The Man Behind Captain Marvel
Eugene Jules Colan (1926-2011) was born in The Bronx to a Jewish family that had changed their last name from “Cohen”. He started drawing when he was just three years old, and spent most of his time afterwards either drawing or reading comics. At 18, he got his first summer job drawing comics. Colan enlisted in the US Army shortly after, and was posted to the Philippines. During his service there, he sent his artwork to the Manila Times, and won an award for it. In 1946, he returned to New York and showed a sample of his work to Timely Comics, later renamed Marvel Comics. Stan Lee hired him on the spot, giving him a job as a “staff penciler” for $60 a week. Colan’s first feature cover was an issue of Captain America. Unfortunately, the comics industry went downhill, and Colan was let go. He did freelance work wherever he could, including at DC Comics, but eventually left the industry. He worked a menial job as an educational illustrator, struggled financially, and went through a difficult divorce. Thankfully things turned around a couple of years later when his second wife inspired him to go back into comics. Colan returned to Marvel during its “Silver Age”, taking over the story line of Iron Man, and introducing his first superhero, Sub-Mariner. He then took on Captain America, Doctor Strange, and Daredevil. In 1967, he and Stan Lee created a popular new character, Captain Marvel, and two years later, they introduced Falcon, the first African-American comic book hero. That same year, Colan and Arnold Drake co-created Guardians of the Galaxy. Throughout the 70s, Colan worked on perhaps his greatest project, the hugely popular 70-issue The Tomb of Dracula. In this run, he created (together with Marv Wolfman) the vampire-slayer Blade. Blade went on to become the first successful Marvel character adapted to film with 1998’s Blade, starring Wesley Snipes. The movie is credited with launching the comic book film craze, leading directly to the Marvel Cinematic Universe, now the highest-grossing film franchise of all time. In 1981, Colan signed with DC and took on Batman, becoming his primary illustrator until 1986, and playing a key role in reviving DC Comics. He also worked on Wonder Woman, and designed her new logo. Colan returned to Marvel once more and worked on Black Panther, then Blade, and Daredevil, among others. By this point he was nearly blind, yet somehow, amazingly, still found ways to continue his artwork. His last comic was Captain America #601 in 2009 – done when he was 83 years old! It earned him a prestigious Eisner Award, the “Oscars of comics”. Colan was renowned for his absolutely unique style, once described as “painting with a pencil”. Along with many other awards, Colan was inducted into the Will Eisner Comic Book Hall of Fame. The latest film in the Marvel Cinematic Universe, Captain Marvel, based on the original work of Colan (together with Roy Thomas), opens in theatres this Friday.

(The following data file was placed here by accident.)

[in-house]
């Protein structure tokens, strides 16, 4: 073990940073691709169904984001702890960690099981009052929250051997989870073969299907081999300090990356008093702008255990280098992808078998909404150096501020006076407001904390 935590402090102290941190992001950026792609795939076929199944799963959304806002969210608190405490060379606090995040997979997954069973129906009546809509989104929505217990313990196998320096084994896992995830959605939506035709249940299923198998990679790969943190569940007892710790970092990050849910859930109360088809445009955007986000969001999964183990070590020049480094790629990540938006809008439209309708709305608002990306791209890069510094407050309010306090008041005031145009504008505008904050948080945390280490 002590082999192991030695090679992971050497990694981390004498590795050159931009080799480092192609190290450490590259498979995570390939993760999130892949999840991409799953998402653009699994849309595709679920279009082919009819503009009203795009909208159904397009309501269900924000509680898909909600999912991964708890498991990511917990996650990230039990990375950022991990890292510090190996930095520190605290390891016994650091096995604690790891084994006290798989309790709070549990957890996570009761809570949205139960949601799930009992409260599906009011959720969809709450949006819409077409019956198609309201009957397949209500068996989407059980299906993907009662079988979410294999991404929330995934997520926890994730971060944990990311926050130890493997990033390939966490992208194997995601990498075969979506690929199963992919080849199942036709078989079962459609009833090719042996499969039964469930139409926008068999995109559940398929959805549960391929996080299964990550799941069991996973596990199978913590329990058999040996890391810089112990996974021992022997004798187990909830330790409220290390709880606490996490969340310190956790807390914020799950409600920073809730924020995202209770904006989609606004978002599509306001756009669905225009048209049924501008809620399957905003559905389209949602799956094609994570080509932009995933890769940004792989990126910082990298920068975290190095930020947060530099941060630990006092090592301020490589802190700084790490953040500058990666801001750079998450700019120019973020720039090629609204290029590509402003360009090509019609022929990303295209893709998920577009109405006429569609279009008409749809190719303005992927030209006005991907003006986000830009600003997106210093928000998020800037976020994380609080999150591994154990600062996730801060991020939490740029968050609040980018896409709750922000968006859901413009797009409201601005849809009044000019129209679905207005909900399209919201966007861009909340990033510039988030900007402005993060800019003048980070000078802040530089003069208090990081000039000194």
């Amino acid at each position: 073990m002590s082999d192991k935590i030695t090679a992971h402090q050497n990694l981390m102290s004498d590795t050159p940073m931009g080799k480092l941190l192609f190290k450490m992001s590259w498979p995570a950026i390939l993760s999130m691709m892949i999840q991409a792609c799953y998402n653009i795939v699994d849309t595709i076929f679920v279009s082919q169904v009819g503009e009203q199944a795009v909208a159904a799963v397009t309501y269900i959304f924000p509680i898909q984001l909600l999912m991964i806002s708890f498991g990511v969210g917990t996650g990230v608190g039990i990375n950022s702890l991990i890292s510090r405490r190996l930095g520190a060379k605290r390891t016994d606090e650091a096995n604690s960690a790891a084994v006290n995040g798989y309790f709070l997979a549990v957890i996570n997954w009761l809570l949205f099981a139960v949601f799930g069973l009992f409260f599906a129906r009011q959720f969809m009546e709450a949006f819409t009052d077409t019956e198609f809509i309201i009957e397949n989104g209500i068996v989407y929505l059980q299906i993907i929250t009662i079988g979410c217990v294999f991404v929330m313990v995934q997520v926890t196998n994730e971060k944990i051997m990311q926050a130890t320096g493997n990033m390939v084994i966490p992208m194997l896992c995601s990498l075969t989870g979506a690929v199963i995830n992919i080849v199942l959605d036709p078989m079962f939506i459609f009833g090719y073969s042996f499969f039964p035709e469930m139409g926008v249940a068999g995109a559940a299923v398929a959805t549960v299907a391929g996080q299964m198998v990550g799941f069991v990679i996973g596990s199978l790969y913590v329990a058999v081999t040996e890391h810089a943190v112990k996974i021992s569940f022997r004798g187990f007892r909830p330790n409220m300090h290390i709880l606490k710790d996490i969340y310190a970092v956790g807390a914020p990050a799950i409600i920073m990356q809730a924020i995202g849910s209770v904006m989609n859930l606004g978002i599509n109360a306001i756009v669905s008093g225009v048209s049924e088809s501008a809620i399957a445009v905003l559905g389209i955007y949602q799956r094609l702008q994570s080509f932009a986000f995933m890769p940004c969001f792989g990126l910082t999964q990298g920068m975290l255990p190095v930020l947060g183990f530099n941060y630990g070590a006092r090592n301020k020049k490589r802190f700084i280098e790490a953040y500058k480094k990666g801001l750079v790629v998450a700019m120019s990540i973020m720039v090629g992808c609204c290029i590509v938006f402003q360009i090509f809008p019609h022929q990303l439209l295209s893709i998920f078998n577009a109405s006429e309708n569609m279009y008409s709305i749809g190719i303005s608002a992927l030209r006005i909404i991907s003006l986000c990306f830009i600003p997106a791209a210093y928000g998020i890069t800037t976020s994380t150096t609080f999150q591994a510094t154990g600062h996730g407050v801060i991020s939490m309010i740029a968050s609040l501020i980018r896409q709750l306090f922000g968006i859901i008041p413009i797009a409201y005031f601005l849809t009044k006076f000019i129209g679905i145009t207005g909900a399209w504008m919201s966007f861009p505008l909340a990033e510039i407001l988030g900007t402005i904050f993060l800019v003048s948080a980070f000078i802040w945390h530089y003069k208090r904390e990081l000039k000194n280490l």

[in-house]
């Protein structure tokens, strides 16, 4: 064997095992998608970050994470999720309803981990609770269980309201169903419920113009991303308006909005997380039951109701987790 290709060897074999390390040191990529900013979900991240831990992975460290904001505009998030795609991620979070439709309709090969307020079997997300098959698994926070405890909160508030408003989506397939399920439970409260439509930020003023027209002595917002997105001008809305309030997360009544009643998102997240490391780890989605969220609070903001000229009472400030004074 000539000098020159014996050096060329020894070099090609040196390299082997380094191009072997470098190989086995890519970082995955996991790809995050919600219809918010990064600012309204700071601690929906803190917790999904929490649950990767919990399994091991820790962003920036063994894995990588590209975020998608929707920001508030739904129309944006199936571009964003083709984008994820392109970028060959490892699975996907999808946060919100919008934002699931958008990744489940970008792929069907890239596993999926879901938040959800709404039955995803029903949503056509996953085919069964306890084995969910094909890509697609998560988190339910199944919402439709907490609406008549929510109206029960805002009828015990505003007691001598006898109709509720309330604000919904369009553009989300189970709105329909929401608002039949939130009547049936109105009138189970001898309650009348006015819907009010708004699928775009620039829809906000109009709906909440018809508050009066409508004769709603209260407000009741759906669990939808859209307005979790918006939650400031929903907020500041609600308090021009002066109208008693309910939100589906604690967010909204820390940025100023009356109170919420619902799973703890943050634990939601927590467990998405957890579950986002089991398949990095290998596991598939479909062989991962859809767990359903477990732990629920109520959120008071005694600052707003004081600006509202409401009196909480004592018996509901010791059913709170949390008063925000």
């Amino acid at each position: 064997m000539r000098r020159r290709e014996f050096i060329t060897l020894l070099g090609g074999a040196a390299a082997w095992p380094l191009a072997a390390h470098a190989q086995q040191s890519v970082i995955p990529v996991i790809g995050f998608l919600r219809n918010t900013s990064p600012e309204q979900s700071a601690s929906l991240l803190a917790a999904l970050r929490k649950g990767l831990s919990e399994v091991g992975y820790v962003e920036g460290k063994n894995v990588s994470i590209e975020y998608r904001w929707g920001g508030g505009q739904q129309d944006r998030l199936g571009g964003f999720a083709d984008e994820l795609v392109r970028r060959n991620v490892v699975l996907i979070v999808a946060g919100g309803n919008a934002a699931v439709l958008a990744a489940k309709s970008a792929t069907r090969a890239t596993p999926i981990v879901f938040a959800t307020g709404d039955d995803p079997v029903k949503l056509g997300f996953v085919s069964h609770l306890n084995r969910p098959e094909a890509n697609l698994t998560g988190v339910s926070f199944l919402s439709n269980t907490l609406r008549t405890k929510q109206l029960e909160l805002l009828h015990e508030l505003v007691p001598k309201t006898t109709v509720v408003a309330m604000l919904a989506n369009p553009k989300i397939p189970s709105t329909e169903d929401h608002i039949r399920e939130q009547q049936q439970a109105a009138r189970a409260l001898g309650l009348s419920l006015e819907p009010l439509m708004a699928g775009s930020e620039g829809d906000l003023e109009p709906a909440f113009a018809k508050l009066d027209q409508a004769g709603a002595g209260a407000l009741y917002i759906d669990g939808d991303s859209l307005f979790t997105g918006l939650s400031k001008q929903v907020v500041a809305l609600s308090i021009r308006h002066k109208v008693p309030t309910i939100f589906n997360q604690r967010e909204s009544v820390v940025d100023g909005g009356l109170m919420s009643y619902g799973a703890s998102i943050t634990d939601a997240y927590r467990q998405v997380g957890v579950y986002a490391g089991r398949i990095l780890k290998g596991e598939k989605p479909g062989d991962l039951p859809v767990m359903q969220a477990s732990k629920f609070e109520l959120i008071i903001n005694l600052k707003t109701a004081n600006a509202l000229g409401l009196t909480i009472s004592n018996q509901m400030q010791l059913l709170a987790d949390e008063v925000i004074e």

Words of the Week
A creative man is motivated by the desire to achieve, not by the desire to beat others.
– Ayn Rand